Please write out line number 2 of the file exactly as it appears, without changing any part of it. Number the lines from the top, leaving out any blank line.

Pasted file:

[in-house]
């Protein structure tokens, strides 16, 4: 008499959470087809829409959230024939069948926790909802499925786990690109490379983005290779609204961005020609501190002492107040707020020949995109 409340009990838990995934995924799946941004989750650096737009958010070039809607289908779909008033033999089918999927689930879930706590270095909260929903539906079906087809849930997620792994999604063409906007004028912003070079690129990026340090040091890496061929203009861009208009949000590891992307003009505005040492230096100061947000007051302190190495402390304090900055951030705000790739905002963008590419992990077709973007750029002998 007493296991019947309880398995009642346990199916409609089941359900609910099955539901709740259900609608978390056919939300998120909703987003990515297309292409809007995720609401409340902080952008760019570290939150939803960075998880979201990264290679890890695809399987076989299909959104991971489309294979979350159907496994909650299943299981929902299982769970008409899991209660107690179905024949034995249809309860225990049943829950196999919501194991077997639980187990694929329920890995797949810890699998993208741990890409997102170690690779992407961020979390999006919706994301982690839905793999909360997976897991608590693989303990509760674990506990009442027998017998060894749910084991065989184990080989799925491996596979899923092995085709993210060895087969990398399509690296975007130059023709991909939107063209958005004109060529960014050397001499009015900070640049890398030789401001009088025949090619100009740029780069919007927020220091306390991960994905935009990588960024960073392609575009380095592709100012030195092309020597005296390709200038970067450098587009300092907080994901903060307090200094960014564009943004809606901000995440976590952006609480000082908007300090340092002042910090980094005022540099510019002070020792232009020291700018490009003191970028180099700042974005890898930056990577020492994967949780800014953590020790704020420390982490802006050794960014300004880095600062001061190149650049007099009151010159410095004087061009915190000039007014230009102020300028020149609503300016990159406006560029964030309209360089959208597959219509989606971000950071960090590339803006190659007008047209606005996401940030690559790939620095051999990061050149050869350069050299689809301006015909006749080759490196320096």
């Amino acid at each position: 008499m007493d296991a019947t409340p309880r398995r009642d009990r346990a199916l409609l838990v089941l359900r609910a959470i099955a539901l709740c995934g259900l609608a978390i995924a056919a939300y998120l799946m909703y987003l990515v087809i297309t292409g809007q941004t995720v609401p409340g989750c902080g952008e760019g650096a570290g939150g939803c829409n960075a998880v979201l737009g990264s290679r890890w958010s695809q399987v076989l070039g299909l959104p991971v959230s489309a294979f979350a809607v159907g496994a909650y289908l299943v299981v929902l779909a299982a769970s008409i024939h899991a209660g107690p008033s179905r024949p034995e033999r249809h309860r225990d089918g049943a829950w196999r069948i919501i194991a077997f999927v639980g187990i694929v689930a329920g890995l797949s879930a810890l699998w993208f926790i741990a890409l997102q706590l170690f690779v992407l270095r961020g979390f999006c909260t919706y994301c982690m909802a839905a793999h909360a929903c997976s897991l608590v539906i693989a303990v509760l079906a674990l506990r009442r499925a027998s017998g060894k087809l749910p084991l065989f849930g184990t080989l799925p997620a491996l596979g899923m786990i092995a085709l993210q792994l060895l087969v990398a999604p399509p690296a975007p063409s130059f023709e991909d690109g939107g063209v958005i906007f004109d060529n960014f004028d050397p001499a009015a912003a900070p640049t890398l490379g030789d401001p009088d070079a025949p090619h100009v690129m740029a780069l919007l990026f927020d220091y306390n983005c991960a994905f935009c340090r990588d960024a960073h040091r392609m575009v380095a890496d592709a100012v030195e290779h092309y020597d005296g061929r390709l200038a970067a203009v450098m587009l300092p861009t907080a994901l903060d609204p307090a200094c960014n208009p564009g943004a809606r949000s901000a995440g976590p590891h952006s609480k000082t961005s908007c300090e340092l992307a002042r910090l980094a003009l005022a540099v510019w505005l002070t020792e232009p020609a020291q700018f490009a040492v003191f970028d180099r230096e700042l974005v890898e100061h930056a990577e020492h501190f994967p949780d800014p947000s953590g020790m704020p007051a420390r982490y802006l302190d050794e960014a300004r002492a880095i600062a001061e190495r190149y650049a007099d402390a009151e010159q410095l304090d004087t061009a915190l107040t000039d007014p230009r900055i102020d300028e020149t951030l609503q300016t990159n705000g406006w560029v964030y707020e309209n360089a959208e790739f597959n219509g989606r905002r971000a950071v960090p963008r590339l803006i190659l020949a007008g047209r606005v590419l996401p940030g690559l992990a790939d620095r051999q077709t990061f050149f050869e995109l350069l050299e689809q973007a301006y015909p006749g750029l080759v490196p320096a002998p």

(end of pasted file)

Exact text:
């Protein structure tokens, strides 16, 4: 008499959470087809829409959230024939069948926790909802499925786990690109490379983005290779609204961005020609501190002492107040707020020949995109 409340009990838990995934995924799946941004989750650096737009958010070039809607289908779909008033033999089918999927689930879930706590270095909260929903539906079906087809849930997620792994999604063409906007004028912003070079690129990026340090040091890496061929203009861009208009949000590891992307003009505005040492230096100061947000007051302190190495402390304090900055951030705000790739905002963008590419992990077709973007750029002998 007493296991019947309880398995009642346990199916409609089941359900609910099955539901709740259900609608978390056919939300998120909703987003990515297309292409809007995720609401409340902080952008760019570290939150939803960075998880979201990264290679890890695809399987076989299909959104991971489309294979979350159907496994909650299943299981929902299982769970008409899991209660107690179905024949034995249809309860225990049943829950196999919501194991077997639980187990694929329920890995797949810890699998993208741990890409997102170690690779992407961020979390999006919706994301982690839905793999909360997976897991608590693989303990509760674990506990009442027998017998060894749910084991065989184990080989799925491996596979899923092995085709993210060895087969990398399509690296975007130059023709991909939107063209958005004109060529960014050397001499009015900070640049890398030789401001009088025949090619100009740029780069919007927020220091306390991960994905935009990588960024960073392609575009380095592709100012030195092309020597005296390709200038970067450098587009300092907080994901903060307090200094960014564009943004809606901000995440976590952006609480000082908007300090340092002042910090980094005022540099510019002070020792232009020291700018490009003191970028180099700042974005890898930056990577020492994967949780800014953590020790704020420390982490802006050794960014300004880095600062001061190149650049007099009151010159410095004087061009915190000039007014230009102020300028020149609503300016990159406006560029964030309209360089959208597959219509989606971000950071960090590339803006190659007008047209606005996401940030690559790939620095051999990061050149050869350069050299689809301006015909006749080759490196320096």